1. Clinique Dramatically Different Moisturizing Gel: This used to be my favorite moisturizer, and I know so many people love this as well as the thicker lotion version. I kept coming back to it because of the gorgeous, slippy and soft feel it has and how easily it spread across my face. It certainly did the job of keeping my face moisturized, but everything I liked about it was based on how it felt. After several months of use, I finally realized that there was something very cheap and surface level about this gel--like it just spreads thinly across the face but doesn't sink into the skin.
|You know what this looks like.|
2. Aussie 3 Minute Miracle: I confess: I still use this, despite it's silcone-y bad reputation. Everyone knows this famous deep conditioner is terrific for producing soft, shiny, and hydrated locks. While I can't argue with the first two, I've always wondered how much it actually does for restoring the moisture and health of my hair. This is very definitely one of those products that fake the look of nourishment, so I use it every now and then but never by itself. I always mix it with a mask that I know works wonders for my strands to get both the look of healthy hair and the actual delivery.
3. St. Ives Naturally Indulgent Body Lotion: I still use and love this one too! I have a whole post dedicated to it here, where you can read all about my obsession with the ultra-soft and silky texture of this lotion. I'm on my fifth or sixth bottle of it now, but even though I adore this, I know that it must be chock full of fillers to give it that silicone-y, slippy texture I love. But unlike the Clinque DDMG, I do feel as though this penetrates the surface of the skin and does its job, which is why I keep using it. (There's a tub of it sitting on my desk as I write this!). I wanted to include it, though, because it's a good example of a product that feels good (has all sorts of fillers) but still performs well which (for me) kind of excuses all the additives.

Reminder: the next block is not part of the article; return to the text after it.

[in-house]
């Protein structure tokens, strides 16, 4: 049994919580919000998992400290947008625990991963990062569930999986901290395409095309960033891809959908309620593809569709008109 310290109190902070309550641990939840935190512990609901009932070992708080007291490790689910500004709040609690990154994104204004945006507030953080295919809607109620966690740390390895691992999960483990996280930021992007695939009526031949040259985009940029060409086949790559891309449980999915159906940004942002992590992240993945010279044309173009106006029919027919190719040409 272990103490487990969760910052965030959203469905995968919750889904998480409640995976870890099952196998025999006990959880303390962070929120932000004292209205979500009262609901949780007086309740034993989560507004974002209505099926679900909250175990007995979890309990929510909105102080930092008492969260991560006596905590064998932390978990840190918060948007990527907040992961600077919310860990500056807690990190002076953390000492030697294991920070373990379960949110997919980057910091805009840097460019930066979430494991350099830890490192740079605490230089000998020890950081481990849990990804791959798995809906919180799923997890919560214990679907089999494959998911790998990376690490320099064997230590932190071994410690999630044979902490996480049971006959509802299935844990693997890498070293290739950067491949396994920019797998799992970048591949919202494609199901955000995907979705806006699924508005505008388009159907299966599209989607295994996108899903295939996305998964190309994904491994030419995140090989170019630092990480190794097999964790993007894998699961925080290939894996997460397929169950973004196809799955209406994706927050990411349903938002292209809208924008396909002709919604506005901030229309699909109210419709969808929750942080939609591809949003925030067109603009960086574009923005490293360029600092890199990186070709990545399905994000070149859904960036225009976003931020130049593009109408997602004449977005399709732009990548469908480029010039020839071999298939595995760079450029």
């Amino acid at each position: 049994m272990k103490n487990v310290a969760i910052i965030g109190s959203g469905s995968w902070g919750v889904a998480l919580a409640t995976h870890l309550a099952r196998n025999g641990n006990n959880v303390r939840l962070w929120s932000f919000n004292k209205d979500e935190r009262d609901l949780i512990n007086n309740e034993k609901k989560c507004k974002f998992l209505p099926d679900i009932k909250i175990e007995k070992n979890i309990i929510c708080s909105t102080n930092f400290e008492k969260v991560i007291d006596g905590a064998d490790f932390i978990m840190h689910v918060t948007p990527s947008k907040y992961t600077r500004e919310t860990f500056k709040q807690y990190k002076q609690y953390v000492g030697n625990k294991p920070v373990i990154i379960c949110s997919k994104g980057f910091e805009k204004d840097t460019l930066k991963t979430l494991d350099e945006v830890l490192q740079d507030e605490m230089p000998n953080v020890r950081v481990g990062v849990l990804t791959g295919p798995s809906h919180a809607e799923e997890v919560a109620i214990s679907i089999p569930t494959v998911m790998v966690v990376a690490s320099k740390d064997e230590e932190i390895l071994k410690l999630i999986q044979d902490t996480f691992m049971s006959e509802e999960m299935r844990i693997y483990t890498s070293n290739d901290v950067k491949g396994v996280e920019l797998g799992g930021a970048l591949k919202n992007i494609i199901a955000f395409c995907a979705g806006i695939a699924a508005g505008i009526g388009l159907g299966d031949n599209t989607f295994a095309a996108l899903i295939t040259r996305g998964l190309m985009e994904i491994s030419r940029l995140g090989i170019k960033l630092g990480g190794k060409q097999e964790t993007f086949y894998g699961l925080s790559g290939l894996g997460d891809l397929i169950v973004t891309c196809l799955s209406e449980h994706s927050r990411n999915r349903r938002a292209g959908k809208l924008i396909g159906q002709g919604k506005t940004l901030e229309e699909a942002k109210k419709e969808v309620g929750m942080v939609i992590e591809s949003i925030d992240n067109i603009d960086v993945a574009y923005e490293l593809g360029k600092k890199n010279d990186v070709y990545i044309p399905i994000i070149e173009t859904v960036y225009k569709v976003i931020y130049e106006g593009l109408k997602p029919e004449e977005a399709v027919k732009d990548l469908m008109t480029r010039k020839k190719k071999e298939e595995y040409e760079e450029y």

4. Carmex/Vaseline: This list could hardly be complete without them! Most people know that Vaseline acts as simply a barrier sitting on the lips or skin, and not something that's actually moisturizing, but I don't think Carmex gets the same criticism. I definitely think it's more hydrating than Vaseline (though that's not saying much) but it still feels like a thick film over my lips. My chapped lips feel a little better after I've had Carmex on them, but they don't feel nourished. Like with the Clinique moisturizer, it feels like surface-level hydration that doesn't do much for a dry pucker.
Of course, the problem here all comes down to the ingredients and while all of these products have an endless list of chemistry words that remind of me high school, I don't know what the culprit is. They all have a few items in common, like glycerin, but I'm not sure that's the main cause of the slippy smooth feeling. It's probably something different with each one, but I'm no chemist, so please chime in!
I know these items and others like it are kind of controversial in that some people don't think they should be used, and others see nothing wrong with it. Personally, I think if a product works for you and you like it, there's no reason not to use it. However, I do recommend branching out and trying other things if you're not 100% sure if your silicone-y additive product is doing its job. In my case, it was using a more expensive moisturizer and then going back to the DDMG that made up my mind about it.
As for the whole, "you get what you pay for," that's neither completely true nor completely wrong. Generally speaking, more expensive items tend to be better quality, but even they can contain the "feel-good" chemicals, and I can list pricey items I hate as well as cheap ones I love. Not at all an original answer, but I will add that I think the more exclusive and luxurious the line of products is, the more "you get what you pay for" seems to be true.
Hopefully I've given you some food for thought, so leave a comment and tell me what you think!
Does it matter what a product's ingredients are if we like it and feel as though it works, or should we try an all-natural route and end up with things that aren't as pleasurable to use? Is there some compromise between the two, or is it strictly between what you like and what is good for you?
And tell me of any filler "feel-good" products you love/hate!